Panel: Measuring the Many Dimensions of Food Insecurity and its Consequences
(Poverty and Income Policy)

Saturday, November 4, 2017: 1:45 PM-3:15 PM
Burnham (Hyatt Regency Chicago)

*Names in bold indicate Presenter

Panel Organizers:  Sarah Hamersma, Center for Policy Research
Panel Chairs:  Laura Tiehen, U.S. Department of Agriculture
Discussants:  Craig Gundersen, University of Illinois

Conceptualizing and Measuring Food Insecurity: Is Household Food Insecurity Multidimensional Among Households with Children?
George Engelhard, Jr.1, Matthew P. Rabbitt2 and Jeremy Kyle Jennings1, (1)University of Georgia, (2)U.S. Department of Agriculture

The Effect of SNAP and the Broader Safety Net on Mental Health and Food Insecurity
Lucie Schmidt, Lara Shore-Sheppard and Tara Watson, Williams College

Risky Adolescent Behaviors and the Role of Food Insecurity
Colleen Heflin, Syracuse University, Sharon Acevedo, Central Michigan University and Rajeev Darolia, University of Kentucky

Does Early Food Insecurity Impede the Educational Access Needed to Become Food Secure?
Sarah Hamersma, Center for Policy Research and Matthew Kim, University of St. Thomas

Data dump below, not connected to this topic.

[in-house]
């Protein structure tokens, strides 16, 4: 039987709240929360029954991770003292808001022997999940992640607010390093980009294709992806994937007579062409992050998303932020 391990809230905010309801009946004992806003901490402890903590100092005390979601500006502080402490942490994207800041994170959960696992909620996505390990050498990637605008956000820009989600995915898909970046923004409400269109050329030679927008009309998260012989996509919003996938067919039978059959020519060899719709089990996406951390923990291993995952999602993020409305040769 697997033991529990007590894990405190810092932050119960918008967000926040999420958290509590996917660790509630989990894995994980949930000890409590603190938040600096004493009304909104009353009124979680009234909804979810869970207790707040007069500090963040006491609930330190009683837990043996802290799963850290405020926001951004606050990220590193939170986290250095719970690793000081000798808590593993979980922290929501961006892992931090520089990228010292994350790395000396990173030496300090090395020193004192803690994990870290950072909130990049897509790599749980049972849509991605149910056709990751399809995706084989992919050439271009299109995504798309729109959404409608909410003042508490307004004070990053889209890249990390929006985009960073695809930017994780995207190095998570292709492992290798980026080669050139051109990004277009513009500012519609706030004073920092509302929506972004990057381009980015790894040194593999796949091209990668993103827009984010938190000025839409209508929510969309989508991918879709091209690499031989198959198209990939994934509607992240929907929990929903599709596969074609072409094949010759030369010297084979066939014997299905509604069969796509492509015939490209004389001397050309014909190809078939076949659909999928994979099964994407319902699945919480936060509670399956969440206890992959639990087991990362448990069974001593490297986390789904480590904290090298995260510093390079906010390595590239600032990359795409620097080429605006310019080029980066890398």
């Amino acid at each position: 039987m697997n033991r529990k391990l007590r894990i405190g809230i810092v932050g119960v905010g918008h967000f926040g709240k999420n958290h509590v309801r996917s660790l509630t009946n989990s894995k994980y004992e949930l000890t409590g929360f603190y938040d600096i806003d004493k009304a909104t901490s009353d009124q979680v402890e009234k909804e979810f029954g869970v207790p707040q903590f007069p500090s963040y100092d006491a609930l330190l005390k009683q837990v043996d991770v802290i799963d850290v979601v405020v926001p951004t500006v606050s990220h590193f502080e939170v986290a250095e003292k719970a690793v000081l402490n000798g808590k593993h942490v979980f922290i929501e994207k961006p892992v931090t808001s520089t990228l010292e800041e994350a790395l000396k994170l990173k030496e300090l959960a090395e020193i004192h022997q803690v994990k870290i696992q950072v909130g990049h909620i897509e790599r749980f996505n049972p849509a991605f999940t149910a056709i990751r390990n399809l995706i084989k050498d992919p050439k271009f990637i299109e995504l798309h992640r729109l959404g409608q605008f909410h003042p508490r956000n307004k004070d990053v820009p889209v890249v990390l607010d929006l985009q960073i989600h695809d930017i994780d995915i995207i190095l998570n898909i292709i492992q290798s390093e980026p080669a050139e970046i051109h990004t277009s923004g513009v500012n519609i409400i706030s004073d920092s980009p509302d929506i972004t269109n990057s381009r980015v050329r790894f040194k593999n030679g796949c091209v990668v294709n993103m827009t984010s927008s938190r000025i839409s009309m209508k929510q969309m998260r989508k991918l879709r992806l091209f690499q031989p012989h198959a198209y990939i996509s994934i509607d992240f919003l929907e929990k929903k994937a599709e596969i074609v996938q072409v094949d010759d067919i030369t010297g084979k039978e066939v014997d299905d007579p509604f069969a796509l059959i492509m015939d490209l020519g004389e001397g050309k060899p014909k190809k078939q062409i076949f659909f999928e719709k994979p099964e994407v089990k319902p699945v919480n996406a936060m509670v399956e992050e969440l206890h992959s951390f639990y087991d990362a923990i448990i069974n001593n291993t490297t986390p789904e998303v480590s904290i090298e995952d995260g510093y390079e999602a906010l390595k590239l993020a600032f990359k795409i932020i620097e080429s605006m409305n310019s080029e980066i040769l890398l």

Measuring the nature and consequences of food insecurity in the U.S. is an ongoing challenge.  This panel addresses this challenge by starting with a discussion of issues that arise in developing meaningful measures of food insecurity.  The first paper in the panel addresses the potential for interpreting the USDA food security scale as emerging from an underlying bi-factor model in which adult and child food security are distinct phenomena (rather than two portions of a unidimensional “household food security”).  The importance of understanding and using these food security data appropriately becomes clear in the other three papers in the session, which examine connections between food security and several other facets of well-being.  In the first of these papers, food insecurity is examined alongside mental health in an effort to understand the potential role of food assistance for those who may face both food access and mental health challenges.  The second paper examines linkages between food insecurity and risky behaviors in adolescents that may have long-term consequences.  The session concludes with a study looking at the intergenerational transmission of food insecurity and, in particular, the potential for early food insecurity to compromise educational access for young adults.  The many dimensions examined in this panel help make clear both the challenges of measuring food insecurity and in identifying its many causes and consequences.  However, in bringing these issues to light we are able to continue developing a more solid foundation of understanding food insecurity – an elusive, yet vitally important and policy-relevant concern in the U.S. today.

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